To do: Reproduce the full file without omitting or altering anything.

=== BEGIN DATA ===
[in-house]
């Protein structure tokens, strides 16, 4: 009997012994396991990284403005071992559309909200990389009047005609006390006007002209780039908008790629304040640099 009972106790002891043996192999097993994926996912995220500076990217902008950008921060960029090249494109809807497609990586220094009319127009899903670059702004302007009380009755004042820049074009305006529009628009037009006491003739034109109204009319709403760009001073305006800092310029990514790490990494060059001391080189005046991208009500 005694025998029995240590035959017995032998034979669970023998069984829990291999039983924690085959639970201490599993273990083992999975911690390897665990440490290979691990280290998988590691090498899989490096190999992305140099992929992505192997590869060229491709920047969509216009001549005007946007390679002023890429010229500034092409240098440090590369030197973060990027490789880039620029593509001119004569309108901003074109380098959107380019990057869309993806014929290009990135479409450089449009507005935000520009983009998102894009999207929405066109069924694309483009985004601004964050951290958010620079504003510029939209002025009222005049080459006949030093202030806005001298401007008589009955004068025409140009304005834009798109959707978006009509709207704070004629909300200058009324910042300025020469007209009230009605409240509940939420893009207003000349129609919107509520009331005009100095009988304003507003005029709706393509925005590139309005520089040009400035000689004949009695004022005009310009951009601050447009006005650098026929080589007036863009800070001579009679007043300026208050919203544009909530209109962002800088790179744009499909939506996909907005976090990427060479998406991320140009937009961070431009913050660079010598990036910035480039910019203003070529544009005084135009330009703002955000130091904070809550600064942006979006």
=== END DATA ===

[in-house]
């Protein structure tokens, strides 16, 4: 009997012994396991990284403005071992559309909200990389009047005609006390006007002209780039908008790629304040640099 009972106790002891043996192999097993994926996912995220500076990217902008950008921060960029090249494109809807497609990586220094009319127009899903670059702004302007009380009755004042820049074009305006529009628009037009006491003739034109109204009319709403760009001073305006800092310029990514790490990494060059001391080189005046991208009500 005694025998029995240590035959017995032998034979669970023998069984829990291999039983924690085959639970201490599993273990083992999975911690390897665990440490290979691990280290998988590691090498899989490096190999992305140099992929992505192997590869060229491709920047969509216009001549005007946007390679002023890429010229500034092409240098440090590369030197973060990027490789880039620029593509001119004569309108901003074109380098959107380019990057869309993806014929290009990135479409450089449009507005935000520009983009998102894009999207929405066109069924694309483009985004601004964050951290958010620079504003510029939209002025009222005049080459006949030093202030806005001298401007008589009955004068025409140009304005834009798109959707978006009509709207704070004629909300200058009324910042300025020469007209009230009605409240509940939420893009207003000349129609919107509520009331005009100095009988304003507003005029709706393509925005590139309005520089040009400035000689004949009695004022005009310009951009601050447009006005650098026929080589007036863009800070001579009679007043300026208050919203544009909530209109962002800088790179744009499909939506996909907005976090990427060479998406991320140009937009961070431009913050660079010598990036910035480039910019203003070529544009005084135009330009703002955000130091904070809550600064942006979006």